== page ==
Well, March sure passed by us quickly! It is now April and spring is in full force. Although I am happy for warmer weather to work in, there are a few challenges with spring that we are dealing with. The biggest challenge this month is deer!
That’s right, deer. The deer population in my neighborhood is rising, and now the small family of three that usually shows up every evening has grown to about 10.
My horse, Halo Carlos, is a nervous, insecure, hot mess. He wants so badly to do the right thing, but sometimes he just can’t seem to get his head in the game. I know he looks forward to our training sessions because he begins with such a willing attitude, but all it really takes is a family of deer to show up and he loses all ability to pay attention! And this deer family shows up just before sunset to graze close to the arena. Then, our entire training session revolves around me working to draw his attention back to me.
During the week, it’s well after 5 p.m. before I can tack him up to ride, so the deer family is already lurking in the trees. I don’t believe in working him in a quiet enclosed space where there are no distractions. We need these distractions to progress toward the well-rounded individual I know he can be. For the past two weeks, I have been trying to desensitize Carlos to the deer that have chosen to use the south end of my property as their favorite dining spot. This has rattled poor Carlos a bit. The deer seem completely uninterested in what we are doing in the arena, but Carlos can’t seem to get past it. He knows where they usually graze, and even if we ride in the morning or middle of the day … he is always wary of the south end of the arena because he is so sure they are watching and just waiting to get him.
Since our last blog, we have been on trail rides and taken lessons off the property. He is always so nervous that he gets a little difficult to handle from the ground. Once I’m in the saddle, thankfully, he settles down. I know he needs a lot of trailering to new places, so we have a plan to work away from the farm at least two times a week for now. At home, we work mostly on softness and lateral control as well as introducing him to new obstacles. He’s actually pretty brave about stepping into water and other things I have asked him to go over, so I’m hoping as he gains confidence with his routine, these distractions won’t be such a big deal for him either.
When I tell people what my plan is for him, they just look at Carlos and ask “Why him?” My only answer is: because he deserves it. Halo Carlos deserves to be given a chance to do something not all retired Thoroughbreds get the chance to do. I realize that several gorgeous, eligible horses go through my program here at Thoroughbred Athletes every month that look like they could be top prospects for most disciplines, but then there is this difficult, little, plain red gelding that would probably be overlooked by most potential adopters, so it’s my job to make him a desirable and trusted mount that has some skills in a show ring in order to secure a good future for him. That’s my plan anyway, and in all honesty, he has come a very long way. He is learning to trust me and not be so grumpy … and I think he may even be starting to like me just a little, because he no longer tries to kick me when I’m grooming him. I actually think he may even be enjoying this a bit, and that in itself is a very big thing!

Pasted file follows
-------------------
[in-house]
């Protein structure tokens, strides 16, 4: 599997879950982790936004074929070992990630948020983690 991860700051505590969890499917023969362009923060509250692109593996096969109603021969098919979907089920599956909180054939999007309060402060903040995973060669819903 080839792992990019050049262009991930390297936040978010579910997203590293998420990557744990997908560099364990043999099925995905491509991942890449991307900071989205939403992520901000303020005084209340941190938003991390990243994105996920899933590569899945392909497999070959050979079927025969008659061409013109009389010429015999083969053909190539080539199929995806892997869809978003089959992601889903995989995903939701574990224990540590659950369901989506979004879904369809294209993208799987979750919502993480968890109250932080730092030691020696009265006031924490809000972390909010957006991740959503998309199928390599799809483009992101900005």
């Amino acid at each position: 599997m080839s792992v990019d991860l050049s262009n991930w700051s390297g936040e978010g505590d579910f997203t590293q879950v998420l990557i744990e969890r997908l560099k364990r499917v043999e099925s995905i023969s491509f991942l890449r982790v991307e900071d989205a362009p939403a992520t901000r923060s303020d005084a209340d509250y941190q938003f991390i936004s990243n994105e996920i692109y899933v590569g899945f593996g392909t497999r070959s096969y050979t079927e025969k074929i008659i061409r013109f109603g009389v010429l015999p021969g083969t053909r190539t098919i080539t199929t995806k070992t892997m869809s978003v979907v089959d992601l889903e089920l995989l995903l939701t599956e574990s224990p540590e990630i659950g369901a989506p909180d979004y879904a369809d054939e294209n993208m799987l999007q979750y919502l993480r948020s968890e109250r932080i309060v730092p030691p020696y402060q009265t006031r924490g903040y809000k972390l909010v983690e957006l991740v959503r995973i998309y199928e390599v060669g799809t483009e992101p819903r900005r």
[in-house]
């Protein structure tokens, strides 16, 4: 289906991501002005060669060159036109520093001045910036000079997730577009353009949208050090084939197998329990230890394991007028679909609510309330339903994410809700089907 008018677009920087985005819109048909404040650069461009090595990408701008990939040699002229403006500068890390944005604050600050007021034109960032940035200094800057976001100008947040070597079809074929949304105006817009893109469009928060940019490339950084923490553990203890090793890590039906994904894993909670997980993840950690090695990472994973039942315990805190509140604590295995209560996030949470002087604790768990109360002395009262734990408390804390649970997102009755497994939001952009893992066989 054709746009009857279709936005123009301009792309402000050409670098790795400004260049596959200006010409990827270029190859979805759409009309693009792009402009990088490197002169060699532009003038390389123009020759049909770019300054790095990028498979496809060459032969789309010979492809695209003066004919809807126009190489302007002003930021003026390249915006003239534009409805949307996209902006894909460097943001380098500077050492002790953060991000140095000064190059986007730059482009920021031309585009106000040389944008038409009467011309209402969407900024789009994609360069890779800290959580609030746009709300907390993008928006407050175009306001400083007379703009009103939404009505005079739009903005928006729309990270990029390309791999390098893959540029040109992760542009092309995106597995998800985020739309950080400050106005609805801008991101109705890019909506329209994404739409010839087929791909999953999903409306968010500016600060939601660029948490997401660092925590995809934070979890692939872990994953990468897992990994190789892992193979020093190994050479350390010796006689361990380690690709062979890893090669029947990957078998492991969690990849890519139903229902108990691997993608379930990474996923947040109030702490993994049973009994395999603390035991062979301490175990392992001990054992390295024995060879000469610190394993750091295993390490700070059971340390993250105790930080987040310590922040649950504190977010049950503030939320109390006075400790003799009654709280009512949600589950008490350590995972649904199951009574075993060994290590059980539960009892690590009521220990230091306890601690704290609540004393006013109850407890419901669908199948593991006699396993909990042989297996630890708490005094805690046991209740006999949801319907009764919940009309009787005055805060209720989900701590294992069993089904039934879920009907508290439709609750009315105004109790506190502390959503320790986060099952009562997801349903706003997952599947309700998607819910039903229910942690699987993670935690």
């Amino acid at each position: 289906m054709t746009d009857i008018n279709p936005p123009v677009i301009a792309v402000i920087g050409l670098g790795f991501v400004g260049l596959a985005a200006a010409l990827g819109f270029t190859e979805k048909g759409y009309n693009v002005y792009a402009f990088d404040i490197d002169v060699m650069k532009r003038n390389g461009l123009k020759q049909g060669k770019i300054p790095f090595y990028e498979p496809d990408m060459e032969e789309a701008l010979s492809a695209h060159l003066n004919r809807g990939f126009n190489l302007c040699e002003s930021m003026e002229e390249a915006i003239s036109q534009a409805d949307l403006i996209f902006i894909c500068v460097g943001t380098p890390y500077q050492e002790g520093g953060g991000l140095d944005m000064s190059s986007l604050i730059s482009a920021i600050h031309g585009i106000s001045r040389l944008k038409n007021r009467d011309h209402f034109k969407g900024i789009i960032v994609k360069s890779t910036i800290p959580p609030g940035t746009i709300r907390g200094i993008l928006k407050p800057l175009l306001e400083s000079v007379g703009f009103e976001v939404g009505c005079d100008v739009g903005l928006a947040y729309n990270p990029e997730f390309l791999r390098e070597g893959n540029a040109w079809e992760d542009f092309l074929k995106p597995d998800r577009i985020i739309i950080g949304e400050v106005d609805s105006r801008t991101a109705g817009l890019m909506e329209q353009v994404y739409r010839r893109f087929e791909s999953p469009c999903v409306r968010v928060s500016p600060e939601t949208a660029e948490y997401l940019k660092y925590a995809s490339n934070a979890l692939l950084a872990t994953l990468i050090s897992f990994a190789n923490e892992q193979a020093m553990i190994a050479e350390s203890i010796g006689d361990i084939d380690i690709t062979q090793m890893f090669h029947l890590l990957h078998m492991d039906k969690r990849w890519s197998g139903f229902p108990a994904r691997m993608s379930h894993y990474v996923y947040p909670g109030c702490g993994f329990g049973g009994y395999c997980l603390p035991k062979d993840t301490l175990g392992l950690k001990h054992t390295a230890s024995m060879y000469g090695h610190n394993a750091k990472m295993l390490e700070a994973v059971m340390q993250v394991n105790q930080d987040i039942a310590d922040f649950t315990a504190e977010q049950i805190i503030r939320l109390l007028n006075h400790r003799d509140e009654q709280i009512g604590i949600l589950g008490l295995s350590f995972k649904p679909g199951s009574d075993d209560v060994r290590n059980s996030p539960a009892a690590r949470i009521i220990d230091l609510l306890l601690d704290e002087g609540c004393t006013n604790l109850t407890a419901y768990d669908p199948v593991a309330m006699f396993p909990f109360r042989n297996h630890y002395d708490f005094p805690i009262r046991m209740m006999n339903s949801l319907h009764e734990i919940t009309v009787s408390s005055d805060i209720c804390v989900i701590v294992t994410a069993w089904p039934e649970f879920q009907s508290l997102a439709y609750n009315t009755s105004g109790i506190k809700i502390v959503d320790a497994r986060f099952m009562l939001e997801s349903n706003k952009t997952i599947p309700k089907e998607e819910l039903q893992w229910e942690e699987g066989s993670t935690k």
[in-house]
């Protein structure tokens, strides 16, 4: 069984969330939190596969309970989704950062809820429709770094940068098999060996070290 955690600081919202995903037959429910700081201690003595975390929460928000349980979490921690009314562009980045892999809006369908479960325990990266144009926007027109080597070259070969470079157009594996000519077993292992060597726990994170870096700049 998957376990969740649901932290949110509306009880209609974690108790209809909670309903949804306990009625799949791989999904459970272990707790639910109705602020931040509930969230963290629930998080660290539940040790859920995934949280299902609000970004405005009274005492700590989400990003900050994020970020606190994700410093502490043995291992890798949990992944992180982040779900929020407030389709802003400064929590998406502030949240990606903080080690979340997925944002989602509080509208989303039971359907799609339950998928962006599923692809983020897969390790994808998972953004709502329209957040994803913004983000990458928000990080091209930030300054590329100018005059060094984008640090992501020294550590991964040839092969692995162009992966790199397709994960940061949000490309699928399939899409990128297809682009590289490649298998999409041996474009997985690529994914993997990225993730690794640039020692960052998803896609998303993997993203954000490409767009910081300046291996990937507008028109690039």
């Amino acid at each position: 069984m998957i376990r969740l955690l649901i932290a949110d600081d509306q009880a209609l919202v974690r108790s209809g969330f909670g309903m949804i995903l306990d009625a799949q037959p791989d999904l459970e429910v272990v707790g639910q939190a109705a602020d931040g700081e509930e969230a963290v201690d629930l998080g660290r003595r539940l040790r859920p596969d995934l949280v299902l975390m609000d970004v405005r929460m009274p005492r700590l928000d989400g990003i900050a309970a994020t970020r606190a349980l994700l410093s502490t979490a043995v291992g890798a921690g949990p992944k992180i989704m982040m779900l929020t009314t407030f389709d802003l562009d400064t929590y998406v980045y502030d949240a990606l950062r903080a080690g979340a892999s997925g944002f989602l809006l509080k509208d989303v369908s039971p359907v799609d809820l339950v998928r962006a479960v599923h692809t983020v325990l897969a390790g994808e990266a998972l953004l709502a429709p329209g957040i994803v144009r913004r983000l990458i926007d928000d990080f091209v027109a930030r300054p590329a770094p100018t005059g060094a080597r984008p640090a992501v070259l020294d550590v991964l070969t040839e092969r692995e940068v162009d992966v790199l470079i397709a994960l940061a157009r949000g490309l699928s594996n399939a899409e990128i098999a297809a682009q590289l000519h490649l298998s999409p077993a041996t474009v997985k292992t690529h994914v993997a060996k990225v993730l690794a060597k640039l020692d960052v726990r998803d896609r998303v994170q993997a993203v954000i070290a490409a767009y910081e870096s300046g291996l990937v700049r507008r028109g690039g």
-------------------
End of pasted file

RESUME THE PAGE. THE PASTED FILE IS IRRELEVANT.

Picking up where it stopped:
I have about six months to get this guy confident enough to perform amidst hundreds of distractions and a lot of activity. And all this after a 12 ½-hour drive to the Kentucky Horse Park. It’s not an impossible goal, but it is not an easy one either! I did not even start regularly riding him until early March. We had been dealing with some issues such as ulcers and weight gain, but we are on track now with him and he is doing so much better. The next few weeks we will be working on his transitions. He’s pretty consistent with his leads but he still needs a lot of work, especially in downward transitions.
At times I feel as though we are way behind in his training, but once he has all the basics solidly in place, we will be able to move much faster. I just know that he will get past all his quirks and insecurities, and once he does, everything will fall into place. To start pushing him into performing before he can mentally handle it would not turn out well for him (or me), and I honestly believe this is the very reason he was a bit of a problem child when he came off the track to begin with. He is not the type of horse that can mentally handle being rushed, and this is the reason I am so careful to stay consistent and not move on until he is comfortable with all the basics.
I’m really quite proud of the changes and small improvements he has worked so hard to accomplish. As his primary handler, I can see him trying, and that alone is a very positive thing. It’s actually all I can ask from him at this point. The best thing now is that he greets me with a nicker and meets me at the front of the stall, or at the gate when he sees me — a big improvement from when he first arrived!